Several characters in the course of the book have chances to choose Ford's ideal outcome of throwing aside convention and proceeding with their heart's desire.  Indeed, given the eroded morality of the 1930s, such a move carried much lower social costs than in Edwardian England.
 
However, Waugh flips the script, and in the process demonstrates that there are other considerations more important than one's temporary satisfaction.  Life isn't about just us, it's about faith as well, and how our actions help or harm others. 
 
Contrast this with Ford's story which ends miserably for almost everyone.  The one exception is Captain Ashburnham's wife Leonora, an Irish Catholic who Ford's narrator distrusts and later vilifies - but always in a backhanded, apologetic way.  He even remarks near the end of the tale how Catholics have "queer, shifty ways" but always end up right.
 
It is important to recall that Ford himself converted to Catholicism, married and had children before launching into a series of open affairs, one of which resulted in a lawsuit.  He never reconciled and for the rest of his life seemed determined to find a perfect romantic happiness beyond the constraints of society and faith.  He didn't.

By the end of his life, his reputation and literary influence - two things he treasured - were in decline and the writers he once nurtured are alleged to have backed away from him.  One reason he fell into obscurity is that he had no champion to promote his work.

Waugh's final years were not particularly easy as money and ill-health continually afflicted him, but because he maintained an intact family, it was possible for them to sustain his reputation after his death.  Of his many children, Auberon Waugh became an accomplished writer in his own right, and his son (Alexander Waugh) has continued to sustain the family's literary name.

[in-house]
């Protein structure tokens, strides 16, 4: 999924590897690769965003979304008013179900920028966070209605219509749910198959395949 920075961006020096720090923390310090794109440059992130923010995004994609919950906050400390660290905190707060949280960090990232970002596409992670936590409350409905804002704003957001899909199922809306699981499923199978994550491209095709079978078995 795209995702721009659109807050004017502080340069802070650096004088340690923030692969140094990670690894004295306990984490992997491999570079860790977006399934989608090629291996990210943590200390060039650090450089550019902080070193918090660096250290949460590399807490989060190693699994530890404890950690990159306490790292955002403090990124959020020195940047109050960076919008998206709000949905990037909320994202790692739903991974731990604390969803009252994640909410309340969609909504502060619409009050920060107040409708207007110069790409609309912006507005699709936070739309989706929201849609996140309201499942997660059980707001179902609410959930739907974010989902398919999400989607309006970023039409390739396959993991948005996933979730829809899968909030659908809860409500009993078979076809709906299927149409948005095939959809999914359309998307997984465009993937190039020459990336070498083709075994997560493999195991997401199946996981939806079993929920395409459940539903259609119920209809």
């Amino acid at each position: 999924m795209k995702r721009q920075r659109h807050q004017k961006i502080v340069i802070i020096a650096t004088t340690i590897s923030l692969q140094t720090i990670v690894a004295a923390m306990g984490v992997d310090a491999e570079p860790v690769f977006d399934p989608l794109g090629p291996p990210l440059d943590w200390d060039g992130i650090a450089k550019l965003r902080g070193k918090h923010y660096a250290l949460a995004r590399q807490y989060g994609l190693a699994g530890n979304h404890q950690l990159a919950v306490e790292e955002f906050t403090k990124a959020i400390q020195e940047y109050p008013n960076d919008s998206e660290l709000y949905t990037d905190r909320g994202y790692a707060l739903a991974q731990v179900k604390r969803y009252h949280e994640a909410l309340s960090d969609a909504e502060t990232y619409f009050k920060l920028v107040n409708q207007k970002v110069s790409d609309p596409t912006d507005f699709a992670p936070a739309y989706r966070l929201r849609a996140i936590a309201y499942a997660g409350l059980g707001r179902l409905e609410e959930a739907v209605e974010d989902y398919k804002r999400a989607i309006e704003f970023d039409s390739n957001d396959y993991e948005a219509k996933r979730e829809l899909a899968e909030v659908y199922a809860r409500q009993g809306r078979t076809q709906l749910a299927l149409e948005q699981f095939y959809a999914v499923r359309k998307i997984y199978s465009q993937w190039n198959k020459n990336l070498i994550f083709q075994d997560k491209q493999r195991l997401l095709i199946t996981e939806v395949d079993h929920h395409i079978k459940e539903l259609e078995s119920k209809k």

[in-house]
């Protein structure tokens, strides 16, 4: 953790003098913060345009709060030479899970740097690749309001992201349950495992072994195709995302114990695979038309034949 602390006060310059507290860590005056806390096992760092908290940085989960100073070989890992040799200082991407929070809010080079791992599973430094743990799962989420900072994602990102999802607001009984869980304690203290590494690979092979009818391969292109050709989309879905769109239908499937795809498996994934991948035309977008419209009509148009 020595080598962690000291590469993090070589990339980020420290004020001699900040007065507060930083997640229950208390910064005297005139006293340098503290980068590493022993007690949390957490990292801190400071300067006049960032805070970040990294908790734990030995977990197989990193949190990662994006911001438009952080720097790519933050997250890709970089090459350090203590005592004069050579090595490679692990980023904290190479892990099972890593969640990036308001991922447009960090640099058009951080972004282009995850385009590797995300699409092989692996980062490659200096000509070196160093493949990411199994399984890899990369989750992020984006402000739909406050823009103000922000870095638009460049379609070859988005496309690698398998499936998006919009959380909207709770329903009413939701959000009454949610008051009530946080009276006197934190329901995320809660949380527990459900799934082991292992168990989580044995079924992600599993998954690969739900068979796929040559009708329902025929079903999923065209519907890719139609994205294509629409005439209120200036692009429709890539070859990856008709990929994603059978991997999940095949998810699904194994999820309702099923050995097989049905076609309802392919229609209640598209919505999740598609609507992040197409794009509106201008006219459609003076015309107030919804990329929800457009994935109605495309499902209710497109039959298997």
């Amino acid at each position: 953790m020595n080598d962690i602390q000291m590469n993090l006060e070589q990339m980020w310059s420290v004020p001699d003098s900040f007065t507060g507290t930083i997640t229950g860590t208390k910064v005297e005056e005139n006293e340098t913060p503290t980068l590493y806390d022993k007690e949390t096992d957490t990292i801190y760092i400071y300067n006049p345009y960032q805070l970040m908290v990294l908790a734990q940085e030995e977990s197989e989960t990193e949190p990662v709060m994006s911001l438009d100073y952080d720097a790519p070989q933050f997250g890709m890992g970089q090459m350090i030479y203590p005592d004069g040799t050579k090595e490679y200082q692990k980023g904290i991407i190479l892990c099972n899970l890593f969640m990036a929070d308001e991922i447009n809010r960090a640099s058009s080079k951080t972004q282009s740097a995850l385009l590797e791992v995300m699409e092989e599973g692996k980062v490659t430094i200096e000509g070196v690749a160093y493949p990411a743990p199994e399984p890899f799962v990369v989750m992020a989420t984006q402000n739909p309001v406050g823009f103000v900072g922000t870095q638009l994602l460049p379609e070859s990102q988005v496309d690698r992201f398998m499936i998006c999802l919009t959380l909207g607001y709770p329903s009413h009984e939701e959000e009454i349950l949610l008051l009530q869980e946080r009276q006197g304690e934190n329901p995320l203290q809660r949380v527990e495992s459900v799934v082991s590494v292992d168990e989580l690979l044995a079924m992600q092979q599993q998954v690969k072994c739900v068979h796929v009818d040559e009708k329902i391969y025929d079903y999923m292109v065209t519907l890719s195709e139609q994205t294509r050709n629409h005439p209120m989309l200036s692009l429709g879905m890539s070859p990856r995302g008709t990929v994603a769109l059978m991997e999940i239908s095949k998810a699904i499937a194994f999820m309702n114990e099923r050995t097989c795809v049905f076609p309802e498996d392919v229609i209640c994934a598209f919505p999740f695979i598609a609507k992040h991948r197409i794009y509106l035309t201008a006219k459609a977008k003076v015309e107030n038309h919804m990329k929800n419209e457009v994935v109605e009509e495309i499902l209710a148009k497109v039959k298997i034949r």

It's interesting to note how many writers are indebted to a literary heir to keep their reputation alive.  J.R.R. Tolkien and C.S. Lewis come to mind, and there are other examples of how "literary societies" only come to fruition if there's someone dedicated enough to get them going.  Ford Madox Ford spent several years teaching at Olivet College in Michigan, but you'd never know it from their web site.  But I digress.
 
A key point is that Waugh doesn't show faith as way to obtain a traditional happy ending.  Many of the characters who find it (or reclaim it) are often worse off than before.
 
But what they get in return is a sense of purpose, and renewed strength to sustain them.  The line of the Marchmain family will come to an end in the present generation, but in the process, faith will be restored in its members and spread to others whom it otherwise would not have reached.  That's a good and worthwhile thing, more important than who owns a lavish estate.
 
Faith was a major part of Waugh's war novel, and it also permeates Brideshead Revisited.  Ford's books carry no such message and while The Good Soldier has a far more complex and innovative structure and style than Waugh's work, it's ultimately empty.  It can in fact be dismissed a story of miserable people doing miserable things to each other and lying to themselves about it.
 
Waugh's portrait of the Marchmains is one of a family is slow collapse, but there's so much more going on that people continue to turn to it for enjoyment and inspiration.
 
As an admirer of both, I unquestionably enjoy Brideshead Revisited more.  Repeated readings bring renewed appreciation for Waugh's talent.  The Good Soldier doesn't have the same effect, and while one can go back and admire Ford's craftsmanship, the story itself is just unpleasant to read.
 
Still, as I said in my other piece, Ford's writing was known and available to Waugh.  If his tale of the idle rich is inferior to that of Waugh, it is still an important milestone in literary development.  Both books are well worth your time.